Scientists find a stinky weed killer
Many home gardeners and farmers experiment as often as scientists do. But as valuable as the gardeners' and farmers' experiments are, their results are usually called "folklore," not science.
Gardeners and farmers often want scientists to test their folklore to see if it really works. That's what happened with organic farmers and gardeners who discovered that common household vinegar kills weeds.
These individuals started using vinegar instead of chemical weed killers--and recommending it to friends. Not all of the gardeners and farmers were entirely convinced, though, and some had questions that the scientists could best answer. Like, would vinegar ruin the soil because it is such a strong acid?
Three Agricultural Research Service weed scientists in Beltsville, Md.--Jay Radhakrishnan (formerly ARS), John Teasdale, and Ben Coffman--decided to do scientific experiments to find out.
They knew that if it worked, vinegar would be great for farmers and gardeners who choose not to use most weed-killing chemicals, called herbicides.
They tested vinegar on five major weeds. One of these was Canadian thistle. You may have noticed it growing on the side of the road or in your own backyard around walls or the patio.
In a greenhouse, the three scientists hand-sprayed the thistle with different mixtures of vinegar. Typical white vinegar bought from the store was the weakest mixture--95 percent water and about 5 percent vinegar.
In tests, though, this solution was enough to kill Canadian thistle, giant foxtail, smooth pigweed, and two other weeds up to 2 weeks old. The vinegar caused the young weeds' leaves to shrivel up, turn brown, and die.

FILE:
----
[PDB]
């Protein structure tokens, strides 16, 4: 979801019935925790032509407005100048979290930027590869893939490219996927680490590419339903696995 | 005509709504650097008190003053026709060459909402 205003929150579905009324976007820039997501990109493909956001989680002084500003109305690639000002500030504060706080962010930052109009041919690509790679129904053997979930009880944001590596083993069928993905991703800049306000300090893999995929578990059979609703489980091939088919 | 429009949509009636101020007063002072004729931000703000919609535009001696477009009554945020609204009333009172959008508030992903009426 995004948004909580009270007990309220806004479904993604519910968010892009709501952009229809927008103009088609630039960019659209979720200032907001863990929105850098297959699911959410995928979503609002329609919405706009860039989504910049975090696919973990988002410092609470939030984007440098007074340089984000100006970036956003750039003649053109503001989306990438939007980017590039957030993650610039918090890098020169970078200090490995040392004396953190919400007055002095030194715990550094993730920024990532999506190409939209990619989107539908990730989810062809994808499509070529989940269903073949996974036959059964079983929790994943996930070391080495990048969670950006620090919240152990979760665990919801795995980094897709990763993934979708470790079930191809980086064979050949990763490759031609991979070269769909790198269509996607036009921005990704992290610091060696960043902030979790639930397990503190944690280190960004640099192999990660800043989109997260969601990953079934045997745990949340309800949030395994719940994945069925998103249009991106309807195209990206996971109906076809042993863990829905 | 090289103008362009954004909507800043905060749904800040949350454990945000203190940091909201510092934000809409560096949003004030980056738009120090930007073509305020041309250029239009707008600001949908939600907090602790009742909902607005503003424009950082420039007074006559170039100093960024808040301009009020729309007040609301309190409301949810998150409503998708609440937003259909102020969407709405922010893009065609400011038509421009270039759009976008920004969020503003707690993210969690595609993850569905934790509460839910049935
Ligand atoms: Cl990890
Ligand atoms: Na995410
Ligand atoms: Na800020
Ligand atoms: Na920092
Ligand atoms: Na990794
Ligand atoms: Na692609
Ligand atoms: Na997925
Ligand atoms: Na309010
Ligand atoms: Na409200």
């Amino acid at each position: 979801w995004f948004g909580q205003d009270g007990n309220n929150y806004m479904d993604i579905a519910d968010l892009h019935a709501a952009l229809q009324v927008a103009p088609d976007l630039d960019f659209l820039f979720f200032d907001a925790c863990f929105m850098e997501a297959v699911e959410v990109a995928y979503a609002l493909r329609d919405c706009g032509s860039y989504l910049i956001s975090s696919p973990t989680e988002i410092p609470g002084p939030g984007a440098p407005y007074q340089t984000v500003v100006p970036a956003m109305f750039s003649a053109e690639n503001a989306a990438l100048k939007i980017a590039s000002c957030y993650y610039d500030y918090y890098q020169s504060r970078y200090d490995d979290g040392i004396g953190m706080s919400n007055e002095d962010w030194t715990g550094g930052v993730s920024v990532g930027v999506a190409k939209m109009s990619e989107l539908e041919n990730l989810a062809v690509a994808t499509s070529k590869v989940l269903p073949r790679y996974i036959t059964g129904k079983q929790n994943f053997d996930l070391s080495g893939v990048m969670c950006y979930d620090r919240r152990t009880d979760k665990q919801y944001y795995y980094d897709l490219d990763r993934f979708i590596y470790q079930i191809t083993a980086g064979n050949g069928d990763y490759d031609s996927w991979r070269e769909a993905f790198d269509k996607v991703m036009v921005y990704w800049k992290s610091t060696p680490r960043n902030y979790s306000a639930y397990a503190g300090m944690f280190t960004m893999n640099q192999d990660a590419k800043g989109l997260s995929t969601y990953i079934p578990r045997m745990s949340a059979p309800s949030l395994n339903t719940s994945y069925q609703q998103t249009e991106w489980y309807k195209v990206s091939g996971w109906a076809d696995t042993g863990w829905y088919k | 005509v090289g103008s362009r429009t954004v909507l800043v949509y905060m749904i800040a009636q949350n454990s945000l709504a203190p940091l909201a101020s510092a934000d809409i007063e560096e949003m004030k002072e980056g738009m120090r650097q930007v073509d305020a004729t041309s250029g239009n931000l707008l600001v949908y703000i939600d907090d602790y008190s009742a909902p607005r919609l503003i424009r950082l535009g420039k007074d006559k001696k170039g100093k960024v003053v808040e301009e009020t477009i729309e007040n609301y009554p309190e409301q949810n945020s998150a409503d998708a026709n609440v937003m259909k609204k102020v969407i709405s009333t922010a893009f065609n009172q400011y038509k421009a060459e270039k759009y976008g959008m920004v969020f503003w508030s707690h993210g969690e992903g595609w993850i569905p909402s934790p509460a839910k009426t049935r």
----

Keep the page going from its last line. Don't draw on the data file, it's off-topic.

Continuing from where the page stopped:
But older plants needed stronger vinegar solutions--sometimes more vinegar--to finish them off.
For example, against older Canadian thistles, the scientists found they had to drench the pesky plants' roots to totally kill them. Just spraying the leaves didn't quite do the trick.
The scientists also did a little testing on cornfields. They found they could kill most--or all--of the weeds there without harming the corn. Their tests also showed that vinegar only makes the soil slightly more acidic, and only for a few days.
The weed scientists are glad the farmers and gardeners discovered vinegar as an organic weed killer. And the farmers and gardeners are happy to receive scientific information about how to use it best.
"Usually scientists are the first to discover things like chemicals that kill weeds," said Teasdale. "But this time, it was the opposite of the way it usually works. The farmers and gardeners discovered this natural weed killer. We scientists came in toward the end, with proof about how effective and safe it is."